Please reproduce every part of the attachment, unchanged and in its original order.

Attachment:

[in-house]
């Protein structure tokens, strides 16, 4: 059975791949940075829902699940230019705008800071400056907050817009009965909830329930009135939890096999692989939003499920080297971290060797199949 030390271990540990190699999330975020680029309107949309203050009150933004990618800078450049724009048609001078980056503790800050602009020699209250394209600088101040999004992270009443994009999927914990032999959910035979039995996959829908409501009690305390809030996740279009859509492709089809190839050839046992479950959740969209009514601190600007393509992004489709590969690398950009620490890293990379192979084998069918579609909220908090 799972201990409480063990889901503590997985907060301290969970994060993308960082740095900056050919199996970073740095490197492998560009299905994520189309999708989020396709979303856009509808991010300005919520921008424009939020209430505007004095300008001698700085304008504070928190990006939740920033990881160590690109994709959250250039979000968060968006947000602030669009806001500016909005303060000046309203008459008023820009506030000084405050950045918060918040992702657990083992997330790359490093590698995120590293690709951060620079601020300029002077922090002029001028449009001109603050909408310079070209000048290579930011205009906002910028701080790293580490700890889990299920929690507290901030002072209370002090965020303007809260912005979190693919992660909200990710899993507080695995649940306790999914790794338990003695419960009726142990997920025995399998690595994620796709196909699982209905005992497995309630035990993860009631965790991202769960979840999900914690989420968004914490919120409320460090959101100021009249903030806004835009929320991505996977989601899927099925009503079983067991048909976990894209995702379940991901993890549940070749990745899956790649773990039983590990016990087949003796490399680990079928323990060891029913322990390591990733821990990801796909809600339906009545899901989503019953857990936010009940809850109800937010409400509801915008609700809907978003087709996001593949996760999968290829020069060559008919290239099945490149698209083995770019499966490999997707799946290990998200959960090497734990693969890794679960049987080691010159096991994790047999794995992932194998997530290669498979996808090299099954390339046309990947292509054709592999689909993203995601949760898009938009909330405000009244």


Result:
[in-house]
């Protein structure tokens, strides 16, 4: 059975791949940075829902699940230019705008800071400056907050817009009965909830329930009135939890096999692989939003499920080297971290060797199949 030390271990540990190699999330975020680029309107949309203050009150933004990618800078450049724009048609001078980056503790800050602009020699209250394209600088101040999004992270009443994009999927914990032999959910035979039995996959829908409501009690305390809030996740279009859509492709089809190839050839046992479950959740969209009514601190600007393509992004489709590969690398950009620490890293990379192979084998069918579609909220908090 799972201990409480063990889901503590997985907060301290969970994060993308960082740095900056050919199996970073740095490197492998560009299905994520189309999708989020396709979303856009509808991010300005919520921008424009939020209430505007004095300008001698700085304008504070928190990006939740920033990881160590690109994709959250250039979000968060968006947000602030669009806001500016909005303060000046309203008459008023820009506030000084405050950045918060918040992702657990083992997330790359490093590698995120590293690709951060620079601020300029002077922090002029001028449009001109603050909408310079070209000048290579930011205009906002910028701080790293580490700890889990299920929690507290901030002072209370002090965020303007809260912005979190693919992660909200990710899993507080695995649940306790999914790794338990003695419960009726142990997920025995399998690595994620796709196909699982209905005992497995309630035990993860009631965790991202769960979840999900914690989420968004914490919120409320460090959101100021009249903030806004835009929320991505996977989601899927099925009503079983067991048909976990894209995702379940991901993890549940070749990745899956790649773990039983590990016990087949003796490399680990079928323990060891029913322990390591990733821990990801796909809600339906009545899901989503019953857990936010009940809850109800937010409400509801915008609700809907978003087709996001593949996760999968290829020069060559008919290239099945490149698209083995770019499966490999997707799946290990998200959960090497734990693969890794679960049987080691010159096991994790047999794995992932194998997530290669498979996808090299099954390339046309990947292509054709592999689909993203995601949760898009938009909330405000009244």